This is a copy of the verbal testimony APF provided to the Senate State Affairs Committee on April 13, 2021.
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April 13, 2021
Senate Bill 23
Ballot Initiative Severability
Chairman Shower, Vice Chair Reinbold & Members of the Senate State Affairs Committee,
Alaska is fortunate to have a constitutionally-enshrined ballot initiative process. Not all states trust their citizens to participate directly in the legislative process and while there are certainly pros and cons, most Alaskans would agree that this is a valuable right. In order for the ballot initiative process to continue to have value for future generations of Alaskans, it is imperative that the integrity of the process is ensured.
Currently there is a loophole, created by past state supreme court decisions, which allows our courts to tamper with initiative language. While the intention may be good (i.e., to remove unconstitutional provisions), the end result can be that the words which voters see on their ballots may in fact be different than the language which was displayed to them and other voters who earlier signed the petition booklets. Alaska experienced this precise scenario in 2018.
It is truly an injustice to Alaskan voters when the very words they approve for the ballot are changed by unelected judges.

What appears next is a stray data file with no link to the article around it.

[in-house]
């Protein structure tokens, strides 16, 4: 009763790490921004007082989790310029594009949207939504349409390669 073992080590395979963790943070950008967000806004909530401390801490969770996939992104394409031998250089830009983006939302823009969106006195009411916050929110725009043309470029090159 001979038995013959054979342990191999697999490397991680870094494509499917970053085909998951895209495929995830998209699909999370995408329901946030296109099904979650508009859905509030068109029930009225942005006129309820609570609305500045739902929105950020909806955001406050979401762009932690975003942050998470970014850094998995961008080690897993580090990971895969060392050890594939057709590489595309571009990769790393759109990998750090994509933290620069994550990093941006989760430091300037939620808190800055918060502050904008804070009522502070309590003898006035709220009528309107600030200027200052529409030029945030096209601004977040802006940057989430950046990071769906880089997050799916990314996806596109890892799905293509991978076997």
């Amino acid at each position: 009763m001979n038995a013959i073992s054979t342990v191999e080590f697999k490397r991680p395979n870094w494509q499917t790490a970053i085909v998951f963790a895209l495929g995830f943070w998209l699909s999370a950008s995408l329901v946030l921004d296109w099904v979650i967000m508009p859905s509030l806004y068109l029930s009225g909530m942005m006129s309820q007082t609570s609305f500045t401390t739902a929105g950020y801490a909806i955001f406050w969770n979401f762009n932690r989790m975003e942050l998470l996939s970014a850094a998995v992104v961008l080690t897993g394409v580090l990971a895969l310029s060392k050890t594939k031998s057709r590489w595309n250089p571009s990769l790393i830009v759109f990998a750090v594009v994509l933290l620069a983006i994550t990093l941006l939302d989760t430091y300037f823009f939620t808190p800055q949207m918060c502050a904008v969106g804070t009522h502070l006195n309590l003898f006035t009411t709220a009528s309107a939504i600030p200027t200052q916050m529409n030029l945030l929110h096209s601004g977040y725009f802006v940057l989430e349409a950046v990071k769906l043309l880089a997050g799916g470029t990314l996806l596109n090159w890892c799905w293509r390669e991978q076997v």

A further effect of this loophole is that the legislature (you yourselves) can be stripped of its role to act as a counterbalance in the ballot initiative process. Our constitution ensures that the legislature has the right to enact legislation substantially the same as proposed initiatives (thus removing those initiatives from the ballot). When initiative language is stricken or changed by the court, the legislature effectively loses its ability to provide oversight on the process.
As it stands now, initiatives can be presented to voters in the ballot box with language that is different than that which they supported with their signatures, and different than the version reviewed by the legislature.
It would be good policy for this technicality to be addressed, and I urge the committee to consider how Senate Bill 23 would rectify this situation.
Bethany L. Marcum, CEO
Alaska Policy Forum